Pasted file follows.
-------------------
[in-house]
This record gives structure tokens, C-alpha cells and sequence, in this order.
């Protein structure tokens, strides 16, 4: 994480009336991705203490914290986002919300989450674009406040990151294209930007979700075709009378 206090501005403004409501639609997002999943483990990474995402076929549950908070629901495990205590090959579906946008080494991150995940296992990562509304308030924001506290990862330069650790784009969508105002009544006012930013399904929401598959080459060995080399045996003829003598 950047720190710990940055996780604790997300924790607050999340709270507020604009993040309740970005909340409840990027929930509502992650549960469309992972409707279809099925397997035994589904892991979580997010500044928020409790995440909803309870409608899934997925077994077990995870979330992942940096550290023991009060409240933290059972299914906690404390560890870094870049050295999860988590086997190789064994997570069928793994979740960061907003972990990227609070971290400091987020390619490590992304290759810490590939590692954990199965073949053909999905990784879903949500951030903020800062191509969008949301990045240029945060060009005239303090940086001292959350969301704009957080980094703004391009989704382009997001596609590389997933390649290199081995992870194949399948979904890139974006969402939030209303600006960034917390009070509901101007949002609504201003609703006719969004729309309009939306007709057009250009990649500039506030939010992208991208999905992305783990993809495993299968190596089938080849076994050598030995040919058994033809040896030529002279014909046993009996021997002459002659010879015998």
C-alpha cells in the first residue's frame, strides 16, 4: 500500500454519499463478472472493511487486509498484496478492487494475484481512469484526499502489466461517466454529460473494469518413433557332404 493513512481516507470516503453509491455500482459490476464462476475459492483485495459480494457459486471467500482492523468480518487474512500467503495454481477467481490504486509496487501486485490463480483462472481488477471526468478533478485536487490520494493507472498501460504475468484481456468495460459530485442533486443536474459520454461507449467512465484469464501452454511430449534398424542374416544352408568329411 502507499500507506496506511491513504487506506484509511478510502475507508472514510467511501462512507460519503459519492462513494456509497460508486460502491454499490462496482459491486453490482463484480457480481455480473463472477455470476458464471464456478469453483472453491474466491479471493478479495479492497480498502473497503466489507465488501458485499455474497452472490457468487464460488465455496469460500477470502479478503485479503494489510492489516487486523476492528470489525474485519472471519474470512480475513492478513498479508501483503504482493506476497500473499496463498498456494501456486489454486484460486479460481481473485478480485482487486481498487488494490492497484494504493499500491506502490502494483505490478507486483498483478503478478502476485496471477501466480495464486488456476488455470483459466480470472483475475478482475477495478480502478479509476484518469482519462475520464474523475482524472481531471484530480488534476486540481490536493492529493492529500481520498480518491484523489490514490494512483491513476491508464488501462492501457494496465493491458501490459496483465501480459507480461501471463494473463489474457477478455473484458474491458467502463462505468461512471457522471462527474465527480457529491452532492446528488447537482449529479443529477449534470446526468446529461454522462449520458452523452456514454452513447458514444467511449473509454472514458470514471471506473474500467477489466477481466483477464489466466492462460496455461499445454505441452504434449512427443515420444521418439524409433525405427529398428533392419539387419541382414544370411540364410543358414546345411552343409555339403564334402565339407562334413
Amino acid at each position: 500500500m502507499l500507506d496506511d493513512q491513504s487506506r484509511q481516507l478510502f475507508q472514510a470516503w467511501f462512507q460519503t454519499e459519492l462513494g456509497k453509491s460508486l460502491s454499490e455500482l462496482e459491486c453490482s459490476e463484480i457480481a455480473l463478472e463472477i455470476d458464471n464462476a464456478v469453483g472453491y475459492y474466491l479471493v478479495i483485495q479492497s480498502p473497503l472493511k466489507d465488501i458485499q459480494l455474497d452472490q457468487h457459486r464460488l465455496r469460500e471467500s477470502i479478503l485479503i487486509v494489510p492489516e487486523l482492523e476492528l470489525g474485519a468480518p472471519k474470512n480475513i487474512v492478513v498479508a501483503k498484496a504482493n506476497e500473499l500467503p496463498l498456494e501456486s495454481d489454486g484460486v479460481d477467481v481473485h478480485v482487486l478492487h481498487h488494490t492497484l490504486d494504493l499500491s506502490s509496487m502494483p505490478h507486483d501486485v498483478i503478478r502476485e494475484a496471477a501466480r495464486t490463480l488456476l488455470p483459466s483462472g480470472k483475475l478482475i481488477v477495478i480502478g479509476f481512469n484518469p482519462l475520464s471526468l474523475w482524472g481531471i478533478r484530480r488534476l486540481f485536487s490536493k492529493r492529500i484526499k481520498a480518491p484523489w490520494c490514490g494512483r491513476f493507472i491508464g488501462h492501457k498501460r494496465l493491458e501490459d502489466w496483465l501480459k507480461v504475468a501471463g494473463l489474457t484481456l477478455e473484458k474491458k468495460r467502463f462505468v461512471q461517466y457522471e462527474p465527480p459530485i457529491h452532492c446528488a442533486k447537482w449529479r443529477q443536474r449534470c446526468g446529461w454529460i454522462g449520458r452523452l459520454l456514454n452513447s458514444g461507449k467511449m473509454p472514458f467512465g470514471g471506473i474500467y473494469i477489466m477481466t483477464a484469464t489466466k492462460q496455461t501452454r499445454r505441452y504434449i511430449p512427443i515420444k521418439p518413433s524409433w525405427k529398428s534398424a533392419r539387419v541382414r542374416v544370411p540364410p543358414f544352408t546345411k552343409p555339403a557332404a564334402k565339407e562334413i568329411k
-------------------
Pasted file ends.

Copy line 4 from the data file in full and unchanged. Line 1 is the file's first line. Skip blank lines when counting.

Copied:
C-alpha cells in the first residue's frame, strides 16, 4: 500500500454519499463478472472493511487486509498484496478492487494475484481512469484526499502489466461517466454529460473494469518413433557332404 493513512481516507470516503453509491455500482459490476464462476475459492483485495459480494457459486471467500482492523468480518487474512500467503495454481477467481490504486509496487501486485490463480483462472481488477471526468478533478485536487490520494493507472498501460504475468484481456468495460459530485442533486443536474459520454461507449467512465484469464501452454511430449534398424542374416544352408568329411 502507499500507506496506511491513504487506506484509511478510502475507508472514510467511501462512507460519503459519492462513494456509497460508486460502491454499490462496482459491486453490482463484480457480481455480473463472477455470476458464471464456478469453483472453491474466491479471493478479495479492497480498502473497503466489507465488501458485499455474497452472490457468487464460488465455496469460500477470502479478503485479503494489510492489516487486523476492528470489525474485519472471519474470512480475513492478513498479508501483503504482493506476497500473499496463498498456494501456486489454486484460486479460481481473485478480485482487486481498487488494490492497484494504493499500491506502490502494483505490478507486483498483478503478478502476485496471477501466480495464486488456476488455470483459466480470472483475475478482475477495478480502478479509476484518469482519462475520464474523475482524472481531471484530480488534476486540481490536493492529493492529500481520498480518491484523489490514490494512483491513476491508464488501462492501457494496465493491458501490459496483465501480459507480461501471463494473463489474457477478455473484458474491458467502463462505468461512471457522471462527474465527480457529491452532492446528488447537482449529479443529477449534470446526468446529461454522462449520458452523452456514454452513447458514444467511449473509454472514458470514471471506473474500467477489466477481466483477464489466466492462460496455461499445454505441452504434449512427443515420444521418439524409433525405427529398428533392419539387419541382414544370411540364410543358414546345411552343409555339403564334402565339407562334413